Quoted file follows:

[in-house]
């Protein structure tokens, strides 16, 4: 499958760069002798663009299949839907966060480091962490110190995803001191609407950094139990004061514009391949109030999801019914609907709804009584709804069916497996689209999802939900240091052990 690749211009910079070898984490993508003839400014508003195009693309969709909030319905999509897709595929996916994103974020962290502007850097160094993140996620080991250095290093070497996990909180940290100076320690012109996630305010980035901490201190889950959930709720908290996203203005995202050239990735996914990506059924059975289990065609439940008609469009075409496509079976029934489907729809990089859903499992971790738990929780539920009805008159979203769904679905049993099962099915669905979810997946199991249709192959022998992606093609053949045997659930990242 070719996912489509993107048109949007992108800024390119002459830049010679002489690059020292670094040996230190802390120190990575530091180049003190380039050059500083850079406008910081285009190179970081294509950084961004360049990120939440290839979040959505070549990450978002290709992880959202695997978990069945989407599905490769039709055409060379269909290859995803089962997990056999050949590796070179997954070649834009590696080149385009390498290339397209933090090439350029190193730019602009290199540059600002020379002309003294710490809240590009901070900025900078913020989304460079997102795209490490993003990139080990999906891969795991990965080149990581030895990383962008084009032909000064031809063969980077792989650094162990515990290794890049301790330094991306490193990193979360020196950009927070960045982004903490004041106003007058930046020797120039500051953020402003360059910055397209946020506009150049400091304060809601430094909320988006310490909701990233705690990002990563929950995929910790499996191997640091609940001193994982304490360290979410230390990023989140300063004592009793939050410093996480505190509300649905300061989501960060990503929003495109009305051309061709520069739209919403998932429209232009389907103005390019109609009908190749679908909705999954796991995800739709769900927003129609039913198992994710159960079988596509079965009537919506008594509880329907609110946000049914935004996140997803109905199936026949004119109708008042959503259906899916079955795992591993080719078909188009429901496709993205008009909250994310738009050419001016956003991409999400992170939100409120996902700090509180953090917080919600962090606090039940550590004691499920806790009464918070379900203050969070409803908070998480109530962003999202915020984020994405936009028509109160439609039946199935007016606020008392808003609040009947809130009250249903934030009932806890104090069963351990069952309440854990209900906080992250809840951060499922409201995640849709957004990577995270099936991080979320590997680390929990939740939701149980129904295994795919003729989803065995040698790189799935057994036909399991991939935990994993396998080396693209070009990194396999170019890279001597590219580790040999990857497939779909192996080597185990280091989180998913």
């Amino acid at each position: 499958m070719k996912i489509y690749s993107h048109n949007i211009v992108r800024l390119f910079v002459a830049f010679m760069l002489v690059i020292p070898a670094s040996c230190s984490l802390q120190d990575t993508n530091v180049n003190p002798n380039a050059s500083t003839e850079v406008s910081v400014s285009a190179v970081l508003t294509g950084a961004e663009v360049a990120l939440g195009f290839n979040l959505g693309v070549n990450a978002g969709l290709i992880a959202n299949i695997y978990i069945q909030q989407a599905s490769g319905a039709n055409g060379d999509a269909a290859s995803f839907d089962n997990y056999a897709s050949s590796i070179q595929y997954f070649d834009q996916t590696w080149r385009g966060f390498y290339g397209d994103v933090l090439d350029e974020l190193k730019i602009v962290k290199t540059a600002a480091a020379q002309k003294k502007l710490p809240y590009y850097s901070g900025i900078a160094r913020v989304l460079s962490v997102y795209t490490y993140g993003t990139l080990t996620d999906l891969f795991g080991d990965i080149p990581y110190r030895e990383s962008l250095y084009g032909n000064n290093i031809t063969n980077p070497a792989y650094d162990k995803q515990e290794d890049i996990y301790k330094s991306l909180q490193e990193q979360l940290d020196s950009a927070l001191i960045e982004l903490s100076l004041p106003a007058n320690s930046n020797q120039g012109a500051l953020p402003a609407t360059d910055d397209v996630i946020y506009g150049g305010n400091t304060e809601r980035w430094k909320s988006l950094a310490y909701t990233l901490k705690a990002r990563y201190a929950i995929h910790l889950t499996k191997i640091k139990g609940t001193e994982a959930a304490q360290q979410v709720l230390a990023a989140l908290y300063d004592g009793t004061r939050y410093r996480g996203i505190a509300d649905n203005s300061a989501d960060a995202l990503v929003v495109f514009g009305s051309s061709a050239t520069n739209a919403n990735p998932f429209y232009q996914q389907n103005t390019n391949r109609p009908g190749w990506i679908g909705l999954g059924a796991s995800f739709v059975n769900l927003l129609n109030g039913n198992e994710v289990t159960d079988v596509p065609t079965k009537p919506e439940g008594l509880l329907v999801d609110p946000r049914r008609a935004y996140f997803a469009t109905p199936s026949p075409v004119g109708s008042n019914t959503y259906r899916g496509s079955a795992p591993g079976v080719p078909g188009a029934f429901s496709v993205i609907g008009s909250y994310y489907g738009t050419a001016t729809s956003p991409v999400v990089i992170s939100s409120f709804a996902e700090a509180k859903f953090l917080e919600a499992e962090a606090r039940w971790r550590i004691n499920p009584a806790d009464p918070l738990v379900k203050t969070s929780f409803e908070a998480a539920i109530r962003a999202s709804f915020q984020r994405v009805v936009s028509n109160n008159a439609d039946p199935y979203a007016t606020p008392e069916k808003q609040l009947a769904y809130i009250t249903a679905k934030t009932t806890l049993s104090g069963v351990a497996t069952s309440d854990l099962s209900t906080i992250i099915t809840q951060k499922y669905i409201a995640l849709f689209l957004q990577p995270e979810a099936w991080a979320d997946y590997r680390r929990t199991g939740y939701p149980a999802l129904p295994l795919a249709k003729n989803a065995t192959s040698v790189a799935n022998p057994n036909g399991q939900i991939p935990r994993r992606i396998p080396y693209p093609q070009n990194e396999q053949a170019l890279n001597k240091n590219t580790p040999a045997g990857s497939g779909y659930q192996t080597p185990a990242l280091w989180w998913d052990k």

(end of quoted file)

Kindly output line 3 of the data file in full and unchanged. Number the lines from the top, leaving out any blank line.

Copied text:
């Amino acid at each position: 499958m070719k996912i489509y690749s993107h048109n949007i211009v992108r800024l390119f910079v002459a830049f010679m760069l002489v690059i020292p070898a670094s040996c230190s984490l802390q120190d990575t993508n530091v180049n003190p002798n380039a050059s500083t003839e850079v406008s910081v400014s285009a190179v970081l508003t294509g950084a961004e663009v360049a990120l939440g195009f290839n979040l959505g693309v070549n990450a978002g969709l290709i992880a959202n299949i695997y978990i069945q909030q989407a599905s490769g319905a039709n055409g060379d999509a269909a290859s995803f839907d089962n997990y056999a897709s050949s590796i070179q595929y997954f070649d834009q996916t590696w080149r385009g966060f390498y290339g397209d994103v933090l090439d350029e974020l190193k730019i602009v962290k290199t540059a600002a480091a020379q002309k003294k502007l710490p809240y590009y850097s901070g900025i900078a160094r913020v989304l460079s962490v997102y795209t490490y993140g993003t990139l080990t996620d999906l891969f795991g080991d990965i080149p990581y110190r030895e990383s962008l250095y084009g032909n000064n290093i031809t063969n980077p070497a792989y650094d162990k995803q515990e290794d890049i996990y301790k330094s991306l909180q490193e990193q979360l940290d020196s950009a927070l001191i960045e982004l903490s100076l004041p106003a007058n320690s930046n020797q120039g012109a500051l953020p402003a609407t360059d910055d397209v996630i946020y506009g150049g305010n400091t304060e809601r980035w430094k909320s988006l950094a310490y909701t990233l901490k705690a990002r990563y201190a929950i995929h910790l889950t499996k191997i640091k139990g609940t001193e994982a959930a304490q360290q979410v709720l230390a990023a989140l908290y300063d004592g009793t004061r939050y410093r996480g996203i505190a509300d649905n203005s300061a989501d960060a995202l990503v929003v495109f514009g009305s051309s061709a050239t520069n739209a919403n990735p998932f429209y232009q996914q389907n103005t390019n391949r109609p009908g190749w990506i679908g909705l999954g059924a796991s995800f739709v059975n769900l927003l129609n109030g039913n198992e994710v289990t159960d079988v596509p065609t079965k009537p919506e439940g008594l509880l329907v999801d609110p946000r049914r008609a935004y996140f997803a469009t109905p199936s026949p075409v004119g109708s008042n019914t959503y259906r899916g496509s079955a795992p591993g079976v080719p078909g188009a029934f429901s496709v993205i609907g008009s909250y994310y489907g738009t050419a001016t729809s956003p991409v999400v990089i992170s939100s409120f709804a996902e700090a509180k859903f953090l917080e919600a499992e962090a606090r039940w971790r550590i004691n499920p009584a806790d009464p918070l738990v379900k203050t969070s929780f409803e908070a998480a539920i109530r962003a999202s709804f915020q984020r994405v009805v936009s028509n109160n008159a439609d039946p199935y979203a007016t606020p008392e069916k808003q609040l009947a769904y809130i009250t249903a679905k934030t009932t806890l049993s104090g069963v351990a497996t069952s309440d854990l099962s209900t906080i992250i099915t809840q951060k499922y669905i409201a995640l849709f689209l957004q990577p995270e979810a099936w991080a979320d997946y590997r680390r929990t199991g939740y939701p149980a999802l129904p295994l795919a249709k003729n989803a065995t192959s040698v790189a799935n022998p057994n036909g399991q939900i991939p935990r994993r992606i396998p080396y693209p093609q070009n990194e396999q053949a170019l890279n001597k240091n590219t580790p040999a045997g990857s497939g779909y659930q192996t080597p185990a990242l280091w989180w998913d052990k």